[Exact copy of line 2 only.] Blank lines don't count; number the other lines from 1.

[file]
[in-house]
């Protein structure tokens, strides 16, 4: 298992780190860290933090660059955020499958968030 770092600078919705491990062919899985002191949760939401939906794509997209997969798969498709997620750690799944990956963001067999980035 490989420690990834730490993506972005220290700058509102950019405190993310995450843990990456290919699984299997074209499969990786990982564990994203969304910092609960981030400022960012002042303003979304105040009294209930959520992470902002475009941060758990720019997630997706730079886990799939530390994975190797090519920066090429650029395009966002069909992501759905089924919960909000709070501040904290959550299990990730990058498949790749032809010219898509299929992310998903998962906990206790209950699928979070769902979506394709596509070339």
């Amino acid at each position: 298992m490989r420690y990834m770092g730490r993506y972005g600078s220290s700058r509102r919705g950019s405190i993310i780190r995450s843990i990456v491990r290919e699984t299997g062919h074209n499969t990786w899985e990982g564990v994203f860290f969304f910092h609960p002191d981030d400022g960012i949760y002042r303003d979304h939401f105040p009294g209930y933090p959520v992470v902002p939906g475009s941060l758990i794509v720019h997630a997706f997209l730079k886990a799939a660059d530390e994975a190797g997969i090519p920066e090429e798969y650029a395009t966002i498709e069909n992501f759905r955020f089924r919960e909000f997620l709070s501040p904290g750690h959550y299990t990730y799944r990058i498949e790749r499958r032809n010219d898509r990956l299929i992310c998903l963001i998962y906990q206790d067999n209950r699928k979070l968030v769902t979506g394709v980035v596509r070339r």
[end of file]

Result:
């Protein structure tokens, strides 16, 4: 298992780190860290933090660059955020499958968030 770092600078919705491990062919899985002191949760939401939906794509997209997969798969498709997620750690799944990956963001067999980035 490989420690990834730490993506972005220290700058509102950019405190993310995450843990990456290919699984299997074209499969990786990982564990994203969304910092609960981030400022960012002042303003979304105040009294209930959520992470902002475009941060758990720019997630997706730079886990799939530390994975190797090519920066090429650029395009966002069909992501759905089924919960909000709070501040904290959550299990990730990058498949790749032809010219898509299929992310998903998962906990206790209950699928979070769902979506394709596509070339």